To be honest, I haven’t had much experience with Indonesian food here, and when a friend first suggested Bumbu Desa to me, I was a little sceptical. The kind of scepticism you feel when a friend suggests something like Burger King as a place for burgers. (And with a tagline like ‘Indonesia’s leading restaurant chain’, how could you not?)
One afternoon, I decided to visit the KLCC outlet to see what the fuss was about. Given its location on the top floor, I’ve always thought of Bumbu Desa as one of those expensive fourth floor restaurants. It sure looked the part: dim lighting, comfy-looking chairs and a simple but chic decor complete with Indonesian figurines lining one wall (to make it clear it’s an Indonesian restaurant). Despite its prime location, the prices here are pretty reasonable, with mains priced between the RM11 to RM15 mark. The menu comprises mostly Sundanese and Padang dishes with descriptions that made me want to order everything, but on our server’s recommendation, we chose the ayam cabai ijo (marinated chicken served in a mixture of crushed green chillies and spices) as well as the gado gado, perkedel kentang and tumis kangkung.
When our food arrived, what we first noticed was how small the portions were; they were just enough for my dining partner and I, but if you’re in the company of a big eater, you’ll need to order an extra plate. Portion-wise, the perkedel looked the saddest – RM6.90 gets you two small pieces in a basket that could have easily fitted five. It was at this moment that I discovered the catch behind their seemingly low prices; they want us to order two of everything. Sneaky.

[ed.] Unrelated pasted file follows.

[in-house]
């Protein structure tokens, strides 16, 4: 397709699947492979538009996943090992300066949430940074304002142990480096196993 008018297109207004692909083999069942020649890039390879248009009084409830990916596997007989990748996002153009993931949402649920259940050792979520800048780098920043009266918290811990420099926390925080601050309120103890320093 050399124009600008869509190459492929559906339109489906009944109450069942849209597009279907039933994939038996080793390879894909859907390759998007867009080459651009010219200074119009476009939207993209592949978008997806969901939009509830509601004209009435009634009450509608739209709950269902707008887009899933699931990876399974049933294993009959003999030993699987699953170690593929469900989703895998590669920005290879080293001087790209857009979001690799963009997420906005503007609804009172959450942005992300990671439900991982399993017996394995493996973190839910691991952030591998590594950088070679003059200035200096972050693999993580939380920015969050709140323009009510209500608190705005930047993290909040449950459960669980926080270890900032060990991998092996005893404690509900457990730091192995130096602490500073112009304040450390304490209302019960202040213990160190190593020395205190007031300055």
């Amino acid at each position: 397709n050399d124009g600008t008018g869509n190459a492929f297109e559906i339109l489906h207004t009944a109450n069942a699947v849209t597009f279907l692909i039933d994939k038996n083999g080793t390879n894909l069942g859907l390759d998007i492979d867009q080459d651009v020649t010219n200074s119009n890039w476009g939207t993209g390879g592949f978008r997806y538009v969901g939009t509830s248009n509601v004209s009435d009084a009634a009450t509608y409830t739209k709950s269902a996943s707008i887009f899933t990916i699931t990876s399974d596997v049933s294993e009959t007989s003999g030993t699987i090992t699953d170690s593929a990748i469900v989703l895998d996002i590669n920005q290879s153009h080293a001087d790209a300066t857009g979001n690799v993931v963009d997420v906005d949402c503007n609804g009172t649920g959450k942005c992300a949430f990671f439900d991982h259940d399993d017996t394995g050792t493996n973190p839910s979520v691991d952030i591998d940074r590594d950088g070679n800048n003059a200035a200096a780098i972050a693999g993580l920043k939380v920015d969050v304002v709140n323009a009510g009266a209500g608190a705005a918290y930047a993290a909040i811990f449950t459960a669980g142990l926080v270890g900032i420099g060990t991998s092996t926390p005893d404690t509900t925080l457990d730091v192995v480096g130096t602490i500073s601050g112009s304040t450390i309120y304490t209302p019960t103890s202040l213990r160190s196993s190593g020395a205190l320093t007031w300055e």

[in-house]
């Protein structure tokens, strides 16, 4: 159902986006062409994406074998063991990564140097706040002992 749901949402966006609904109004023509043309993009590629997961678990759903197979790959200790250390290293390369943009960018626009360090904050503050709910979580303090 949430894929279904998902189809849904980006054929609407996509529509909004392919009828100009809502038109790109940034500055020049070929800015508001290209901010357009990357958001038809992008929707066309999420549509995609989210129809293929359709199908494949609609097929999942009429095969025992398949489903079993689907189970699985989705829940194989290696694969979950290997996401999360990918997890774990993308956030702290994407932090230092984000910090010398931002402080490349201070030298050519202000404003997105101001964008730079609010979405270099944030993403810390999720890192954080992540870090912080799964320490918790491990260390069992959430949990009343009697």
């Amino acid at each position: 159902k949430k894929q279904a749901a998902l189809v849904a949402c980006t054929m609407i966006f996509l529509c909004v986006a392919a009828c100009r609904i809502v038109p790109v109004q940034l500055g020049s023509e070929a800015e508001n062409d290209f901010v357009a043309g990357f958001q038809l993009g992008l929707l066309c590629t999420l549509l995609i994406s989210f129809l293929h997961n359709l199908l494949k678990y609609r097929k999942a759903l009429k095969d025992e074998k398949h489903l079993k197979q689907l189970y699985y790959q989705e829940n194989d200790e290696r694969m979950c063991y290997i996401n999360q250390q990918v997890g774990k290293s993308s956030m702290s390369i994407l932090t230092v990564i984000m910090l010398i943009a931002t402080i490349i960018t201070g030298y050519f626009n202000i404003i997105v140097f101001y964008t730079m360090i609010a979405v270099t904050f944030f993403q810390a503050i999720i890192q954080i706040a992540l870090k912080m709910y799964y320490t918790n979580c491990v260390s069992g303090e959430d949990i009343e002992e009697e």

Portion gripes aside, the food is pretty tasty. And super spicy. I can’t remember the last time I had to take a break from eating something because it was too spicy, but that’s exactly what happened with the ayam cabai ijo. It was hard to stop – I tried scraping off the green paste, but it wasn’t the same. Eventually I ended up taking lots of breaks in between mouthfuls. Meanwhile, the gado gado (an Indonesian rojak dish with mixed vegetables, boiled egg, tempe and potatoes with peanut sauce) offered a nice respite from the spicy chicken; the peanut sauce was both sweet and spicy, and I liked the generous serving of crispy keropok. The perkedel, despite my earlier reservations, was also well-made and flavourful (I shamefully wanted to order extra). The only forgettable dish was the kangkung, which was bland and a little too wet.
I can’t vouch for authenticity, but for a chain, Bumbu Desa is a decent place to visit for Indonesian food. I’m already planning to try the ayam pop on my next visit, maybe even tackle the ayam cabai ijo again – this time with a glass of milk.
|Venue name:||Bumbu Desa KLCC [CLOSED]||Contact:|
|Opening hours:||Daily, 10am-10pm|